Reforms to introduce greater private sector oversight of the £14bn Ministry on Defence arm that buys military kit have been called into question after a huge reduction in the number of contracts it lets.
The MoD tried to semi-privatise the Bristol-based Defence Equipment & Support last year. Philip Hammond, then Defence Secretary, believed that the agency could get more higher quality missiles and tanks for its money through private-sector managers who had greater commercial nous than career civil servants. The change failed due to a lack of private sector interest – only the US engineer Bechtel was willing to enter the final stages of the bid process.
The MoD then decided on a lighter set of reforms in which two “managed service providers”, Bechtel and US rival CH2M Hill, will help with some major acquisition programmes. But critics argue that DE&S is not overburdened with work and therefore doesn’t require private-sector help. The MoD issued only 2,264 new contracts last year, well down on the height of the Afghanistan conflict. For example, in 2005-06 the MoD placed 10,391 new contracts. Both figures are believed to be largely comprised of DE&S deals.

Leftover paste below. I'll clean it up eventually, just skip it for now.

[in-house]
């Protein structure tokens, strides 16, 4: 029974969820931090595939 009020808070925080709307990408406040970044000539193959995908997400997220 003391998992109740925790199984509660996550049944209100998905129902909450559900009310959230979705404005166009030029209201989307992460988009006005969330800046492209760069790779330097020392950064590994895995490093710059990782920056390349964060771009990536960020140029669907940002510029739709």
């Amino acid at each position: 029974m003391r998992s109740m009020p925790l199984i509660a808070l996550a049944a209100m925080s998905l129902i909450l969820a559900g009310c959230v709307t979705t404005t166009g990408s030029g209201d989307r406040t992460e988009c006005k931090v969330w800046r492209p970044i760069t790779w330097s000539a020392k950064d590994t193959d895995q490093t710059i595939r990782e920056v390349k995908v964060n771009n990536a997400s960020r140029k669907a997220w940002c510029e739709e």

Kevan Jones, the shadow Defence minister, said: “These figures call into question the need to bring in outside contractors to manage defence procurement – and also raises serious questions as to why DE&S’ next chief executive needs to be paid half a million quid.”
Bernard Grey, chief executive and architect of the reforms, has reached the end of his contract and will have to reapply for the job. Whoever gets the role could end up being Britain’s best-paid civil servant, on a £250,000 salary plus up to £250,000 in bonuses.
Mr Grey has struggled to meet his own timetable on the lighter reforms. Bechtel and CH2M Hill were supposed to have taken up contracts by now, but lengthy negotiations mean that they might not start until the new year.Reuse content